It's not often when a man is clever enough and quick enough to capture a leprechaun. While travelling in Ireland, Steven Fitzgerald ( Tyrone Power ) does just that and then, having done so, lets the leprechaun free...without claiming his pot of gold!
'Tis a rare man indeed who would do such a thing, and the leprechaun knows it. He feels a debt of gratitude to this American and, leaving the comfort of his homeland and his secluded waterfall, he follows him into the "cold, inhospitable city" of New York to serve him and to help him realize his heart's desire.
"You are a proud, free man, and it is for that reason that I am proud to serve you"
Fitzgerald is a news reporter who believes in writing the truth to the public, but the lure of acquiring wealth by working for power-hungry publisher-turned-politician Augur ( Lee J. Cobb ) proves to be irresistible, even if it costs him his integrity as a free-thinking man. Egging him on in his decision to accept this position is Augur's daughter ( Jayne Meadows ), a woman who wants to be by Fitzgerald's side as he climbs the ladder of success, no matter what it takes.
The Luck of the Irish is a dramatic fantasy filled with many whimsical moments. It does not have the sugary sweetness of a children's fable, making it all the more satisfying. Instead it has a lasting charm which makes it ideal for annual viewing on St. Patrick's Day, or any time of the year for that matter.
The first half of the film parallels Michael Powell's I Know Where I'm Going ( 1945 ) in that we see a city dweller stranded in a small village, anxious to escape on the next boat available, and frustrated with the local people's slow and inefficient ways. It is not until the opportunity to escape becomes available that these characters begin to have doubts on whether they truly want to leave. In both films, it is the romance they find in these villages which make the characters wish to remain, not the lure of the tranquil community.
In The Luck of the Irish, Fitzgerald meets and falls in love with Nora ( Anne Baxter ), a quiet innkeeper's daughter, and upon his return to New York he sees her once again, by chance, on a subway. He has a notion that the leprechaun may have had a hand in bringing her to New York but he struggles to relinquish his dream of wealth in place of returning to Ireland with Nora.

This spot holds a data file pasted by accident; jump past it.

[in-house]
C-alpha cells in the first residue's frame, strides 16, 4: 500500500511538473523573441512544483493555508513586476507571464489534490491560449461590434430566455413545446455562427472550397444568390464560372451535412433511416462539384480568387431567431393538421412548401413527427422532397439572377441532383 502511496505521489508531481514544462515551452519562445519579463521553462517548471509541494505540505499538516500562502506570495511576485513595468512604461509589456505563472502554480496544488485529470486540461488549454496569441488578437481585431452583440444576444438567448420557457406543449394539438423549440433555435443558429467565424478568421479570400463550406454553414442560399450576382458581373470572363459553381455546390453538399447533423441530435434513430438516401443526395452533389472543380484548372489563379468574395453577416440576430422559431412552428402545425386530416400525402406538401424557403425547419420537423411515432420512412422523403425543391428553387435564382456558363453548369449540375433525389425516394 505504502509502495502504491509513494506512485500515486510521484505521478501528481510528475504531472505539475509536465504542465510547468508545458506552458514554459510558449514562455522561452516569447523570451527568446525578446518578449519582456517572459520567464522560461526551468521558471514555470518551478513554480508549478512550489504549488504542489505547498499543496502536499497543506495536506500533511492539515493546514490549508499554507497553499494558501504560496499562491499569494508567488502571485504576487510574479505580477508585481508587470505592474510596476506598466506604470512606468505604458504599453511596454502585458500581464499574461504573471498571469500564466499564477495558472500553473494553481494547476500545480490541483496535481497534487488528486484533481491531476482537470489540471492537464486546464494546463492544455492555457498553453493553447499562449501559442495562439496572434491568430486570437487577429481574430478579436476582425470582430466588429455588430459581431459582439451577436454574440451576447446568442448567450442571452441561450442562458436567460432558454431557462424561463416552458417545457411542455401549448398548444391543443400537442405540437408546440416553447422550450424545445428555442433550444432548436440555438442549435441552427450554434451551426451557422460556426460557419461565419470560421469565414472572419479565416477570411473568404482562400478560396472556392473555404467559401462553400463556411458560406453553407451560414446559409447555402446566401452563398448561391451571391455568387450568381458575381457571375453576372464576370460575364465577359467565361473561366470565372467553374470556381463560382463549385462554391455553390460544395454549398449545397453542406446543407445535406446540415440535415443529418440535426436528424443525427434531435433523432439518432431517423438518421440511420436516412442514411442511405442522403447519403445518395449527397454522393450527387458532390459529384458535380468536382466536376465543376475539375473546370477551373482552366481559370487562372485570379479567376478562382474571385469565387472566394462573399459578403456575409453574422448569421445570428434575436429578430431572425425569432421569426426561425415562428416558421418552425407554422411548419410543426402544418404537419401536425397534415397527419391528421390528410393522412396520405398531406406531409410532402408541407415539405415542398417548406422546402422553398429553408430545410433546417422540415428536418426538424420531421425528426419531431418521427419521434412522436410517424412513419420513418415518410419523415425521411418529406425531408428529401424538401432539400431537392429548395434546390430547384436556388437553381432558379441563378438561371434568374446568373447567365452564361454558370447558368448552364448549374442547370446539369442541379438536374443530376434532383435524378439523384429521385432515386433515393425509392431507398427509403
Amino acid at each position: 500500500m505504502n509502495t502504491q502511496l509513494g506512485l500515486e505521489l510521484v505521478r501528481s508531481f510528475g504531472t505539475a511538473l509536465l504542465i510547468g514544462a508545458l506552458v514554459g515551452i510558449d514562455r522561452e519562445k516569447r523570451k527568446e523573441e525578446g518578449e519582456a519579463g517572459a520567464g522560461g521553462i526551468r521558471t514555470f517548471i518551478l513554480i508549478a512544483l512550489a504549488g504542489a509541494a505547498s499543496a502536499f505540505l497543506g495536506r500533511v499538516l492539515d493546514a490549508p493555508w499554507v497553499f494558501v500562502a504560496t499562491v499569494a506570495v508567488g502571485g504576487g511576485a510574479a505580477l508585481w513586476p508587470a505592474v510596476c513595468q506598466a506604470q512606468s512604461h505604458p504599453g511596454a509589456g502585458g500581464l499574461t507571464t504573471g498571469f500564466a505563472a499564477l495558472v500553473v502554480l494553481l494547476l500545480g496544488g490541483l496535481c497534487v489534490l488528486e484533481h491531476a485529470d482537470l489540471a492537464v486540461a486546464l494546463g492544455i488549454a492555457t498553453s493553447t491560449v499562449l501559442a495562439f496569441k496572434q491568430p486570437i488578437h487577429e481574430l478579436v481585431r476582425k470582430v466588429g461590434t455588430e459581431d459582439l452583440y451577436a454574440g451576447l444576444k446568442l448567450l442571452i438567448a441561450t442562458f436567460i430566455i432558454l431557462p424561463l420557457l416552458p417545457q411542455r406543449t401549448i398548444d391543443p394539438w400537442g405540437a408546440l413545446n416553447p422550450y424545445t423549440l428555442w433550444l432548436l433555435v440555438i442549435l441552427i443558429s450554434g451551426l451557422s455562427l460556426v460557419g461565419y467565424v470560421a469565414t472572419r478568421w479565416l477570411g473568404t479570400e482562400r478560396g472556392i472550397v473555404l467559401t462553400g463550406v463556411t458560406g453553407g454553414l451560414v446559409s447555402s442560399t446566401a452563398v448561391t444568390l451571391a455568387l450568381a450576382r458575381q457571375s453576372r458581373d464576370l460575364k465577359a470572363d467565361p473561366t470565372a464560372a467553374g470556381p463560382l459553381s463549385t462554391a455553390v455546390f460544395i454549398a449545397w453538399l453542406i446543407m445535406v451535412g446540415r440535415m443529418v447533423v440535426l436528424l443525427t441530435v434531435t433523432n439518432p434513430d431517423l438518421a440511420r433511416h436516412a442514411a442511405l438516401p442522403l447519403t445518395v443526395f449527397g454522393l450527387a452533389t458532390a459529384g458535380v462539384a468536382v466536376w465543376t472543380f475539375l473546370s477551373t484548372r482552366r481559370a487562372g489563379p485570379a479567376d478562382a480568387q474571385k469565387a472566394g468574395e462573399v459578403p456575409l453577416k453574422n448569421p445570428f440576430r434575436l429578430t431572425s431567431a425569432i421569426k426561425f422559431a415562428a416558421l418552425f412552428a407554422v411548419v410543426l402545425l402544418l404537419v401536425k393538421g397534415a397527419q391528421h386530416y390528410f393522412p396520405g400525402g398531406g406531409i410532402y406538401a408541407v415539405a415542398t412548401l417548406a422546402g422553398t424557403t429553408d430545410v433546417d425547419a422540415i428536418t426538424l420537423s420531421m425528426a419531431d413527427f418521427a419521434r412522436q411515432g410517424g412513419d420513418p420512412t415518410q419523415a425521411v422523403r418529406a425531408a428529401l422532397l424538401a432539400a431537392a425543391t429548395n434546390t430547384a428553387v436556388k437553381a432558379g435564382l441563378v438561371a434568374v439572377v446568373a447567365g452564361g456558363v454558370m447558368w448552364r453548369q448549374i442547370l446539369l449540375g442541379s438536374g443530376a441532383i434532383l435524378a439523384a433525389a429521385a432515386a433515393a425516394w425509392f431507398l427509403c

"You brought Nora here, didn't you?"
"No, you brought her yourself...in your mind, long ago."
Steven Fitzgerald is an ageless character - working men are forever torn between following the dreams of their heart or selling out their ideals ( and sometimes their morals ) to other men for the sake of financial stability. He is a cynical man and does not easily get himself beguiled into believing in leprechauns or other folklore but, in this situation, his belief becomes his blessing.
The Luck of the Irish is not your traditional fairy-tale story and the irascible leprechaun with his proverbial pot of gold is not portrayed as a cultural image but instead becomes the incarnation of Fitzgerald's conscious and a vehicle of divine influence in changing his circumstances. The moral of film is summed up in its tagline "Choosing good is the real pot of gold".
"I offered you gold. 'Tis not my fault that you prefer a pebble"
The Luck of the Irish premiered on September 14, 1948 and for its original showing featured a wee bit o' something green - all of the Ireland sequences were tinted the color of the Irish landscape itself. Indeed, the opening sequences of Ireland are so pleasant that it is a shame when, midway through the film, its focus shifts to New York City.
A roster of 20th Century Fox's regular talents gathered together to make this a stand-out picture : director Henry Koster, who was an old hand at filming humorous dramas; Lyle Wheeler, Fox's resident art director extraordinaire; Philip Dunne, who hammered out on his magical typewriter this whale of a grand adaptation ( from the novel by Guy and Constance Jones ); and producer Fred Kohler, who had footed the bill for that other excellent romantic-fantasy The Ghost and Mrs. Muir, one year prior. The strains of traditional Irish and English melodies can be heard in the background thanks to the musical wizardry of Cyril Mockridge.
Cecil Kellaway steals the film with his performance of "Horace", the leprechaun turned manservant, and he nails the Irish accent and mannerisms of one of the little people. He was nominated for an Academy Award for Best Supporting Actor for his portrayal. James Todd also co-starred as Fitzgerald's wise-cracking pal Bill Clark, and J.M. Kerrigan and Phil Brown round out the stellar cast.
Anne Baxter is particularly fetching and these years were certainly the peak of her career. The brightness of Tyrone Power's star had been waning a few years prior to The Luck of the Irish and he must have sensed that his days of being the studio's No. 1 glamour boy were nearly over, even though he was as handsome as ever. Jayne Meadows related a story about this in the special "Jayne Meadows Remembers" included on the DVD:
"[ in-between takes during the banquet scene ] he said, 'You see that tall man over there, the one with the grey hair? He was a star once. A very big star. Sad...now he is an extra'. And I said 'Isn't it wonderful that he's still working' because, you know, the man looked like he needed something to hold him up. When I later found out that Ty started as an extra, I thought 'isn't it interesting that his first reaction was to the old man who was a star and is now an extra'. "
Perhaps Tyrone Power felt that eventually this would be his fate as well.
This post is our contribution to The Luck of the Irish Blog o'thon, being hosted by yours truly. To check out all of the grand posts about Irish actors and films, click here.